Stop being such a sourpuss. Art by Shawn Davis.

This was incredibly sad, but it was really a tragically beautiful origin story (I cried hiss-terically). However, this unfortunate situation served as the perfect setup for Dexter to become a Red Lantern. Also, it gave the seemingly silly image of an angry cat on a page a legitimate origin and motivation for his anger (and frequent hissy fits).

Later, Dex-Starr was shown attacking aliens on a space ship – he slashed necks, clawed at their heads, and vomited blood on them. It was a legitimate blast watching him in action, but unfortunately, he seemed to be a completely loyal underling to Atrocitus as if the alien was his new master. Although he would typically just make cat noises, he initially seemed to be able to speak through his ring – a red text box would appear with Dex-Starr’s dialogue inside. This was eventually changed, however, and he started to actually speak, but in sentence fragments with long S’s (which was less than meow-velous).

I understand that Dex-Starr was never actually going to lead the Red Lanterns, but it was sad to see him as little more than a lackey for the failing leadership of Atrocitus. Atrocitus would engage in windy diatribes about his plight when the other Red Lanterns started to turn against him, and Dex-Starr would awkwardly try to engage in conversation with him. I preferred the brief period when Dex-Starr’s dialogue appeared in red text boxes rather than word balloons coming from his mouth – this seemed incredibly silly. Furthering Dex-Starr’s mistreatment, the cat was easily defeated by the hero, Midnighter, but was later shown venturing out for revenge. To my knowledge, however, this little journey wasn’t explicitly written or drawn, and just completely forgotten. Later, Lobo hunted the Red Lanterns, caught Dex-Starr off guard, and killed the cat by slicing him in half (this was a complete cat-astrophe). Dex-Starr didn’t even have a chance to fight.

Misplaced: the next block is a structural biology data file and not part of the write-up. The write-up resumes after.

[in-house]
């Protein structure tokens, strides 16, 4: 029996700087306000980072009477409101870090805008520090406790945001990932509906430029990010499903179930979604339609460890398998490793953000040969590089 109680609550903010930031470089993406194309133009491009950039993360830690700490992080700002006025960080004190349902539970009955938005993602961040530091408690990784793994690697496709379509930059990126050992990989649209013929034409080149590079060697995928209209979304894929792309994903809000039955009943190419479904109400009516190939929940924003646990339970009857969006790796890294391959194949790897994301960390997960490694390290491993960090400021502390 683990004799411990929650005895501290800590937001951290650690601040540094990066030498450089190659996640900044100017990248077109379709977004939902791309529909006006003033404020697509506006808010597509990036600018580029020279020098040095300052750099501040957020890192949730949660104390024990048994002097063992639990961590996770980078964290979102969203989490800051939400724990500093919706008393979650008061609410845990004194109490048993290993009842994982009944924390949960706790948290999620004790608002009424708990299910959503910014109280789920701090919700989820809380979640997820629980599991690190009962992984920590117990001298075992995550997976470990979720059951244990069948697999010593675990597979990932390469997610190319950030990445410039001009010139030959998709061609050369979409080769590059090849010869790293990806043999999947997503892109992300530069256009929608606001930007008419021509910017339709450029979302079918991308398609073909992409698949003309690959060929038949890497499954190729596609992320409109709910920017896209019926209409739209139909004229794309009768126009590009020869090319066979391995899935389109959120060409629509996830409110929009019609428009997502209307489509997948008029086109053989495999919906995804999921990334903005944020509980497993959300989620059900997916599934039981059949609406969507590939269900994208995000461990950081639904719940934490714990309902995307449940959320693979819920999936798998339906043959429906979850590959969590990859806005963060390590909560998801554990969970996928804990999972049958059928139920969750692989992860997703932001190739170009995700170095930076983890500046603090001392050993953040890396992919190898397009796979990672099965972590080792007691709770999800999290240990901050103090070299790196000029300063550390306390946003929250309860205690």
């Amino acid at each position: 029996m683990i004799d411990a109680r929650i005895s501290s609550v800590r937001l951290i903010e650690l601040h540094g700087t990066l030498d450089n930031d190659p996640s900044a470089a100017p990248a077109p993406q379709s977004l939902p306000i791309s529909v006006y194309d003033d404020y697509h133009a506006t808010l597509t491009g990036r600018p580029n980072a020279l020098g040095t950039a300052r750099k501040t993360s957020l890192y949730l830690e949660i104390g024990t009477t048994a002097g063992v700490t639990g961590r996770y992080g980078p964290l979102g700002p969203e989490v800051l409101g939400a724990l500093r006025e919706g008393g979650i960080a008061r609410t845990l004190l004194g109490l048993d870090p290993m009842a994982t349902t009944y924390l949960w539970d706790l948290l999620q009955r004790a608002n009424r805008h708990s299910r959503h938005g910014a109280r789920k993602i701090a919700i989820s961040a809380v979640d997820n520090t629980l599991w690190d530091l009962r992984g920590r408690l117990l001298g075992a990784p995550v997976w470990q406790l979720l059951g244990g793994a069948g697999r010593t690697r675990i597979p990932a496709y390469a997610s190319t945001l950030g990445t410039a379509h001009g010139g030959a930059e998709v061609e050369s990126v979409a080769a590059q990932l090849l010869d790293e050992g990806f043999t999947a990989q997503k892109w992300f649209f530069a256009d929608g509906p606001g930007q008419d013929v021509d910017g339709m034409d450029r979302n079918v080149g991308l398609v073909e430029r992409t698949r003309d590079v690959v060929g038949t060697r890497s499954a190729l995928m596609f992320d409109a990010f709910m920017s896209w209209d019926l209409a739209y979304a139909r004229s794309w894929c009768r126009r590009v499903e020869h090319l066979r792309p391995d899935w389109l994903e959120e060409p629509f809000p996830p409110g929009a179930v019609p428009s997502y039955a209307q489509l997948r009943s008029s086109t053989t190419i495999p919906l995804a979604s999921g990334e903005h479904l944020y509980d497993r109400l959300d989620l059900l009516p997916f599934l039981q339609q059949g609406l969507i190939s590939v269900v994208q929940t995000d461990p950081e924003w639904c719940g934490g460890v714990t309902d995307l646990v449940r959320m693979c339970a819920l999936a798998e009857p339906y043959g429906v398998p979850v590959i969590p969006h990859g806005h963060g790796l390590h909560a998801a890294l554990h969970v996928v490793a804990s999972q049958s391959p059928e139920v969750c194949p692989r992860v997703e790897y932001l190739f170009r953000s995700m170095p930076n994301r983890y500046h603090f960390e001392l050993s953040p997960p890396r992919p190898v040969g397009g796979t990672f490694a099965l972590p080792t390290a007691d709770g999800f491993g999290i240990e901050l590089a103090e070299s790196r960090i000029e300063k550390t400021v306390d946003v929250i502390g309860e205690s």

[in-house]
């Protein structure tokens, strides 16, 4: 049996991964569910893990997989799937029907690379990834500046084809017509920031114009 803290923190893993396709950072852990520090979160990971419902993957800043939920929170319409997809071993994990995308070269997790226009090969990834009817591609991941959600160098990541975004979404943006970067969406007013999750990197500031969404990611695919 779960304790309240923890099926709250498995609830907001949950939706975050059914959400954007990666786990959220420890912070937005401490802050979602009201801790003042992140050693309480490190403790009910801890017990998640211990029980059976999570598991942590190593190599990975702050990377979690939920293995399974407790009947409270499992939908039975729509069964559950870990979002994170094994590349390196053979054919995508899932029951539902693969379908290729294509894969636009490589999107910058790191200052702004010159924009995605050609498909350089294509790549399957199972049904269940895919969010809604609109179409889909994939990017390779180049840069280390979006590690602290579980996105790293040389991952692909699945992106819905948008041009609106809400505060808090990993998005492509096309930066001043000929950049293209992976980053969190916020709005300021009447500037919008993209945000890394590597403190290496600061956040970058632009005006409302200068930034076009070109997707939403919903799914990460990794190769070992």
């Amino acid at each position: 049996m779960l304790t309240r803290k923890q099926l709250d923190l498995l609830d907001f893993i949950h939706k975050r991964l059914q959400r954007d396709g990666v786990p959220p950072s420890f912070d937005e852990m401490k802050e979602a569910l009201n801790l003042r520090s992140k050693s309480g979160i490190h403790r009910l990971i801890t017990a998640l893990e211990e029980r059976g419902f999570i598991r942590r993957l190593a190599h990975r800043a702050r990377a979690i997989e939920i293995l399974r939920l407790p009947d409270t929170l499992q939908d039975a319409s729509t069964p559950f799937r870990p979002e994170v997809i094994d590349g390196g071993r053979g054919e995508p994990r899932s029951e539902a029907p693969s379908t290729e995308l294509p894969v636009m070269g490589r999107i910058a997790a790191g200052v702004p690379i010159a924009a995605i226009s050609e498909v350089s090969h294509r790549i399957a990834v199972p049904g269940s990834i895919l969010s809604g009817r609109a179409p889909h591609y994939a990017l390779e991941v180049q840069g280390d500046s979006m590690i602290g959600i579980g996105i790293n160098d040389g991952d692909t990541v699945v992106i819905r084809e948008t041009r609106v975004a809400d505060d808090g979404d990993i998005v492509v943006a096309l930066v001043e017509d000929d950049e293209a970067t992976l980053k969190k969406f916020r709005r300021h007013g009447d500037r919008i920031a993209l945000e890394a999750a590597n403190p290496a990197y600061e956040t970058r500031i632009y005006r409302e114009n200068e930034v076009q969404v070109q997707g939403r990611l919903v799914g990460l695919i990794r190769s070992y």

Wait, what? Dex-Starr certainly doesn’t have the advantage of a large size, but the cat is very powerful. The ability to create constructs, which isn’t an ability all Red Lanterns have, should have made him particularly deadly in a fight (he was a totally fur-middable combatant). I was really upset that not only had Dex-Starr become little more than Atrocitus’s lackey, but was so easily killed. Thankfully, characters in comic books rarely stay dead.

EXCUSE me, you meant BEST cat. Art by Alessandro Vitti.